From what has been said, it follows that plaintiff failed to prove the bottle was defectively manufactured. Hence, he did not make out a submissible case against the defendants Brockway, Conway and Pepsi Bottling on his theory that said defendants manufactured, distributed and sold a defectively manufactured bottle. Accordingly, the trial court properly sustained defendants' motions for directed verdict.

*647 We now turn our attention to the liability of Bellern, the manufacturer of the "Handy Dandy." Plaintiff sought recovery against said defendant on the theory of breach of implied warranty in that the recapping device was defectively manufactured and designed. The record is barren of evidence showing the instrument was defectively manufactured, so we need only concern ourselves with defective design. It is not entirely clear on what basis the trial court sustained the motion for directed verdict on behalf of Bellern. Irrespective of that fact, we think the propriety of the ruling should be considered from the standpoint of whether or not as a matter of law plaintiff may predicate liability against the defendant for breach of an implied warranty of manufacturer-design.

Plaintiff has cited us to no authority holding that there is an implied warranty against defective design on the part of a manufacturer of a simple household device such as the "Handy Dandy," and our limited research has revealed none. We gather from plaintiff's brief and argument he is asking us to recognize and apply an implied warranty to this device upon the same public policy considerations that were used in cases involving food, drink, beverage containers, hair preparations, and recently, animal vaccine. Conversely, defendant suggests that were we to extend an implied warranty against defective design to a product of this type, and thus further carve out an exception to the common-law rule of caveat emptor, it would virtually amount to the wholesale lifting of the privity requirement in this state on all products.

The status of our law on implied warranty was thoroughly explored in Chandler v. Anchor Serum Co., 198 Kan. 571, 426 P.2d 82, and the reader is directed to that opinion for a review of our decisions. The cases therein cited and discussed illustrate that where an implied warranty was found, it was imposed by operation of law on the basis of public policy, and consequently, privity of contract was not essential for recovery against the manufacturer. These exceptions to the common-law rule have been born on a case-by-case basis as the need for protection to the consuming public demanded, and with each exception the privity requirement has fallen.

The nature of the product involved in each case has been, as it should be, of manifest importance in determining whether or not warranty protection should be extended as a matter of public policy. The lack of similarity of the "Handy Dandy" and the products involved *648 in those cases reviewed in Chandler is readily apparent. The product here is quite unlike an automobile tire which, from its very nature, could be imminently dangerous to life and limb if defectively designed. (See B.F. Goodrich Company v. Hammond, 269 F.2d 501 [10th Cir.1959].) We have here a product likely found in many households. Its only feature possessing any uniqueness is that it may be used to manually recap a beverage bottle. It is free from working parts, and simple in design. Inherently dangerous characteristics are lacking, and common sense dictates its limitations of use. That the device may become imminently dangerous if defectively designed, and thus bring about injury, is difficult to imagine, and at best, is a remote possibility. The same may be said of many common tools, such as a hammer, kitchen knife, or ice pick. The law, however, does not require that every product be accident-proof or totally incapable of doing harm. It would be unreasonable, in our opinion, to hold the manufacturer of this simple household device responsible for every injury which might ensue from mishap in its use on the ground that it could have been designed safer or completely accident-free.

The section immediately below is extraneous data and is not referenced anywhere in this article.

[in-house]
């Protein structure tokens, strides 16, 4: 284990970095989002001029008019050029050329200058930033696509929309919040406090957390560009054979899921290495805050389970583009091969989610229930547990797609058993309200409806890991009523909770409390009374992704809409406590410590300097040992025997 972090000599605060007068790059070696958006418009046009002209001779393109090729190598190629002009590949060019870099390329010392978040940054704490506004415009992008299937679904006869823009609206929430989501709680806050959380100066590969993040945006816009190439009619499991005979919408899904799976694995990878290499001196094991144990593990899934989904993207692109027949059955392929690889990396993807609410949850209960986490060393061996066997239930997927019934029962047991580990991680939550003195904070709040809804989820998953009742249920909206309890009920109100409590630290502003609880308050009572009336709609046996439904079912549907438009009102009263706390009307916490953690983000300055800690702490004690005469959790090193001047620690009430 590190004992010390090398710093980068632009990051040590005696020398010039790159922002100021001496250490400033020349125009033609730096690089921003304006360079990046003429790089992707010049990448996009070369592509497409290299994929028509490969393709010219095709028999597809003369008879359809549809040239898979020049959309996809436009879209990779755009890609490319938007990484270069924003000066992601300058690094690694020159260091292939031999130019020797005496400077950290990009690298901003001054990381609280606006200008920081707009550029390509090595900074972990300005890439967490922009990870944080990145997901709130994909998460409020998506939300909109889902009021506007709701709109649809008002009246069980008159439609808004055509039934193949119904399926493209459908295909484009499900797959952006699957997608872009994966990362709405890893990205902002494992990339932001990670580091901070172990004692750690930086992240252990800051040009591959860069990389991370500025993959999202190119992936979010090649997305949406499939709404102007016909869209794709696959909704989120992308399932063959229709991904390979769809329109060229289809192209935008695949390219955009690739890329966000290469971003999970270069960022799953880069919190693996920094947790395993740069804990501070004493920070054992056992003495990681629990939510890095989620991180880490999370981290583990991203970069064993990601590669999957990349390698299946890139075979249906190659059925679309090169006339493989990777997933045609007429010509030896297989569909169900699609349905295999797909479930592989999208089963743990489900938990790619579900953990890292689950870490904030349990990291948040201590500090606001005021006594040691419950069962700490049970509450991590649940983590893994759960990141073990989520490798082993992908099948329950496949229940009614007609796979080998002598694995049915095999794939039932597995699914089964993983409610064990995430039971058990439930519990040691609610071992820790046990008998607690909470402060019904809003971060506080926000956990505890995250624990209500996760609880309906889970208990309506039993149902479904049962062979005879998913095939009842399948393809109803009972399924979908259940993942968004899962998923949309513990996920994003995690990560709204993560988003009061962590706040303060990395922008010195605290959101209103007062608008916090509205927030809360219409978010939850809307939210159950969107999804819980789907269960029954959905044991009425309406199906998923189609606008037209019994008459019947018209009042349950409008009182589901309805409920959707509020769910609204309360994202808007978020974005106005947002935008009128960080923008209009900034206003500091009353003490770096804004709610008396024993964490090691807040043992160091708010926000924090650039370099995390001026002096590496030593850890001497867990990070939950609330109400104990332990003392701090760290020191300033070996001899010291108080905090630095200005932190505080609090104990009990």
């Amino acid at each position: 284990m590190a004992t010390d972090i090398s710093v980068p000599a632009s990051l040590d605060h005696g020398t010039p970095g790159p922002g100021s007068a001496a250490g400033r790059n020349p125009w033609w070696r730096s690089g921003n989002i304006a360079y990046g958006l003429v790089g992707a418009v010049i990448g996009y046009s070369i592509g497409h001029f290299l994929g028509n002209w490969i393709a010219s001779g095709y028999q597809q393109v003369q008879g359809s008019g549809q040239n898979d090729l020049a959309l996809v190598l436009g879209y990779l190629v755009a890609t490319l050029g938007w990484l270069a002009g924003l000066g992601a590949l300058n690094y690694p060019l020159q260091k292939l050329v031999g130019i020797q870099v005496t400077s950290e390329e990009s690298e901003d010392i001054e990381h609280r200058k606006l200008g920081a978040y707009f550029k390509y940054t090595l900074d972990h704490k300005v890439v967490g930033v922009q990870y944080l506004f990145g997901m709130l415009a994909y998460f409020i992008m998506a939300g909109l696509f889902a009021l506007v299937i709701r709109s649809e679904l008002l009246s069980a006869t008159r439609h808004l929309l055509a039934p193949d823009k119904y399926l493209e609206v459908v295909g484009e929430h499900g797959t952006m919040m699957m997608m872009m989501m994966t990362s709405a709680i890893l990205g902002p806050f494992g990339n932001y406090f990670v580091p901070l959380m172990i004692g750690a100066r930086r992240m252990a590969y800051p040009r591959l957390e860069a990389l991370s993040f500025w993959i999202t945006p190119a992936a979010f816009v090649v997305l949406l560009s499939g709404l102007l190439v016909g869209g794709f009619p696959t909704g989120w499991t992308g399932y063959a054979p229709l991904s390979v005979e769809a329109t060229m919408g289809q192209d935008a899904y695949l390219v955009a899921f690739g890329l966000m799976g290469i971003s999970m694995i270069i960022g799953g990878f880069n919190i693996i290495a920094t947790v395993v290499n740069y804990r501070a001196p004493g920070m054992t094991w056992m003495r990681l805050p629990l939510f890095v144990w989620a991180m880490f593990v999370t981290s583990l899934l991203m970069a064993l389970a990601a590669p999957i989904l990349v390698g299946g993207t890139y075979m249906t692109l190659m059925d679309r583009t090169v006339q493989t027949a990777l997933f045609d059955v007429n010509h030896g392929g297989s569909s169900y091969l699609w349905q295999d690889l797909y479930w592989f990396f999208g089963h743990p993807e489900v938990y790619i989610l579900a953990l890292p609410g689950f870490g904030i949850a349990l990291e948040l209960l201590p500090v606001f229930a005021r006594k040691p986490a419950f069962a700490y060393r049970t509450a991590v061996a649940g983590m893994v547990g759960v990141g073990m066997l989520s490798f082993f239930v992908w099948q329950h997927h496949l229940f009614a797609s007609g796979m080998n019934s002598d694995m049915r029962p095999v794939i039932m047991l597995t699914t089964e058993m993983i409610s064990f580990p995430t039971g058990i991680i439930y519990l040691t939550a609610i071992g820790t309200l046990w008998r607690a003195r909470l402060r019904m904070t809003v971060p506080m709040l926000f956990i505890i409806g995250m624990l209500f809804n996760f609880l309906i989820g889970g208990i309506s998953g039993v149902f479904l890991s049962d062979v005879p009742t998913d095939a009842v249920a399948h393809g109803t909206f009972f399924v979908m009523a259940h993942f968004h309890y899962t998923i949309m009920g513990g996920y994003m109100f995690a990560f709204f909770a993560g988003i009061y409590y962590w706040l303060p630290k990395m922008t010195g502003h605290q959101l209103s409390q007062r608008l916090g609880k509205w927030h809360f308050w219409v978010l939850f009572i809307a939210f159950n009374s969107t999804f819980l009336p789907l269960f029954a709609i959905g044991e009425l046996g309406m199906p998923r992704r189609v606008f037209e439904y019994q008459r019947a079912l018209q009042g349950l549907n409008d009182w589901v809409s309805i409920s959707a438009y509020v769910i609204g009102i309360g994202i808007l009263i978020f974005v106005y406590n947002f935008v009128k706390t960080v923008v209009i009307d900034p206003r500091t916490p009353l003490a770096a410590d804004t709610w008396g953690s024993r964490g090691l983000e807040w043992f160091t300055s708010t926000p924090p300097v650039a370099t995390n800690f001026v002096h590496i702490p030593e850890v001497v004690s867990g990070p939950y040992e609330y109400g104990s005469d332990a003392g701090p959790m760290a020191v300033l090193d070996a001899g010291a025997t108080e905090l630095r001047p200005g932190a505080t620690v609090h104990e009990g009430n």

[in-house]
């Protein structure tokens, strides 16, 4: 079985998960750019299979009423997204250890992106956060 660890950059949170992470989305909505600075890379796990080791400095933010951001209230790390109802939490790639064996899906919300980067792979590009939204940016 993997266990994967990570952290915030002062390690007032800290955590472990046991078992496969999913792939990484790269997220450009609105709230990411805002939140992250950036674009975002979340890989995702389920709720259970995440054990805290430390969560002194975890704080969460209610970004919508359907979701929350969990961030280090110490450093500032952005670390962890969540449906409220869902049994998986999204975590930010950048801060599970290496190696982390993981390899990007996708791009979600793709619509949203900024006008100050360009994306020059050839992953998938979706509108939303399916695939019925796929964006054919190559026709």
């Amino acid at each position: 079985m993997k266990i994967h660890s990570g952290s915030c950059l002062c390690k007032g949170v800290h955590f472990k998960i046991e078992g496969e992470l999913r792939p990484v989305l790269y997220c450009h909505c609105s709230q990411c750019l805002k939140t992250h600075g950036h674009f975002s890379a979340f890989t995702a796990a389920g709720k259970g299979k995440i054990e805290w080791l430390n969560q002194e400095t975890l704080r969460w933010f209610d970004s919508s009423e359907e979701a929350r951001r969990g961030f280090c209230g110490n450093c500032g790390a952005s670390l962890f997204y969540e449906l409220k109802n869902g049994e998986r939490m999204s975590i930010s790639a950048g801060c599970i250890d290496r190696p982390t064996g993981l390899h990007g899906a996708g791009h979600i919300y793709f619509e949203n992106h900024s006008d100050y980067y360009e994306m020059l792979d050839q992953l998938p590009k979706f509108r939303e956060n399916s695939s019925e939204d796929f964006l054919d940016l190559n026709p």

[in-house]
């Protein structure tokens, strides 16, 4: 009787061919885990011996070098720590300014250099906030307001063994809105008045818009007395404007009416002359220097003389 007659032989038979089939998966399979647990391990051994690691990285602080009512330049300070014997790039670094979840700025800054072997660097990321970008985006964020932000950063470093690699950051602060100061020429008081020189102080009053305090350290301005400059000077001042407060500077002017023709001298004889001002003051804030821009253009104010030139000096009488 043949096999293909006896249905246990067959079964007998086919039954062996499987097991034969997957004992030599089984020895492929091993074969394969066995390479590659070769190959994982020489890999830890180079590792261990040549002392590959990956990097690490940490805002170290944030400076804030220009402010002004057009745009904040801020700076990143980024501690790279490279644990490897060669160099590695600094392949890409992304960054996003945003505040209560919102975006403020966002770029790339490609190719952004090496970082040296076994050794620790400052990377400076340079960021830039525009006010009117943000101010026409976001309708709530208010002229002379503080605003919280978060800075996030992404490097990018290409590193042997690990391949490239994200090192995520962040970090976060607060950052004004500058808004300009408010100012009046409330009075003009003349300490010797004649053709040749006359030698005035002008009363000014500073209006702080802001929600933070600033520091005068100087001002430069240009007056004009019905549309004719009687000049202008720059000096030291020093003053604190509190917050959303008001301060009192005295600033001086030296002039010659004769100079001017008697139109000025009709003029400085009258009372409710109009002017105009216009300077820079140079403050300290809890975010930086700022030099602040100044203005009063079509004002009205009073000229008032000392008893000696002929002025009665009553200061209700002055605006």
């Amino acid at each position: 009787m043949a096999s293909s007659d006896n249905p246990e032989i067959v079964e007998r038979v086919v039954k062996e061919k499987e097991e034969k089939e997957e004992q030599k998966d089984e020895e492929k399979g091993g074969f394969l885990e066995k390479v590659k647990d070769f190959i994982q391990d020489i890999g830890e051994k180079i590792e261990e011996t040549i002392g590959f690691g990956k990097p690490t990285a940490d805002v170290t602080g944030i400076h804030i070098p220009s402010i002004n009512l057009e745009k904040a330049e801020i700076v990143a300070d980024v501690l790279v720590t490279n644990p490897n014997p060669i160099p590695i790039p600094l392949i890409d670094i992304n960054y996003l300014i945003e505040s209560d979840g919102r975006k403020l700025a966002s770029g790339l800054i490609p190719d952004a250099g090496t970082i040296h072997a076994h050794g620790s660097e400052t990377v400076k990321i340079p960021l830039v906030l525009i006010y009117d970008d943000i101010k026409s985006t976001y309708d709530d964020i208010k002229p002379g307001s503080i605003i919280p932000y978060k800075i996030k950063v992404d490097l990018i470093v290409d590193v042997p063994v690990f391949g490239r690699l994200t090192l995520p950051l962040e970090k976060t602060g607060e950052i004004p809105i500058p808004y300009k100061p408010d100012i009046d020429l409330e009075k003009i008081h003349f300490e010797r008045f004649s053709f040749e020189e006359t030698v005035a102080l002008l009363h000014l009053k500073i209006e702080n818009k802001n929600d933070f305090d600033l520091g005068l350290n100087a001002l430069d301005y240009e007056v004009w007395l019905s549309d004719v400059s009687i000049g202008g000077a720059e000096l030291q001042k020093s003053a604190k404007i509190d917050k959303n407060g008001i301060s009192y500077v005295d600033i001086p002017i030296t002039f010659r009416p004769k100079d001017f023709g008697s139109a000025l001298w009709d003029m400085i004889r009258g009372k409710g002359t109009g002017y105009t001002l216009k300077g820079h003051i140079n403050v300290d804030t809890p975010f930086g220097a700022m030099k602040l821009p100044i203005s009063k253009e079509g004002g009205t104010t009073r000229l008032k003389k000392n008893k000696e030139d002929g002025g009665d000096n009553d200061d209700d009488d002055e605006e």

We note that nearly all the cases from other jurisdictions which have dealt with the manufacturer's duty of design have predicated liability on the ground of negligence rather than implied warranty. (Anno. 76 A.L.R.2d 91, et seq.; 3 Hursh, American Law of Products Liability § 20:1, et seq.) The courts are nearly unanimous in saying the product-design duty of a manufacturer is that of reasonable care, but he is not an insurer that his product, from a design standpoint, be accident-proof or incapable of producing injury.

Bearing in mind that recovery is sought here on the theory of implied warranty of design rather than negligence, we refuse to extend the warranty to a simple household device such as the "Handy Dandy." We therefore hold that as a matter of law plaintiff cannot recover against the defendant manufacturer. Thus, it is unnecessary to examine the sufficiency of plaintiff's evidence against Bellern.

We hasten to add that the full impact of the new Uniform Commercial Code, adopted in this state since the time plaintiff's cause of action accrued, is yet to be considered in the area of products liability in relation to implied warranties. We need not cross that bridge in this opinion.

The judgment of the district court is affirmed.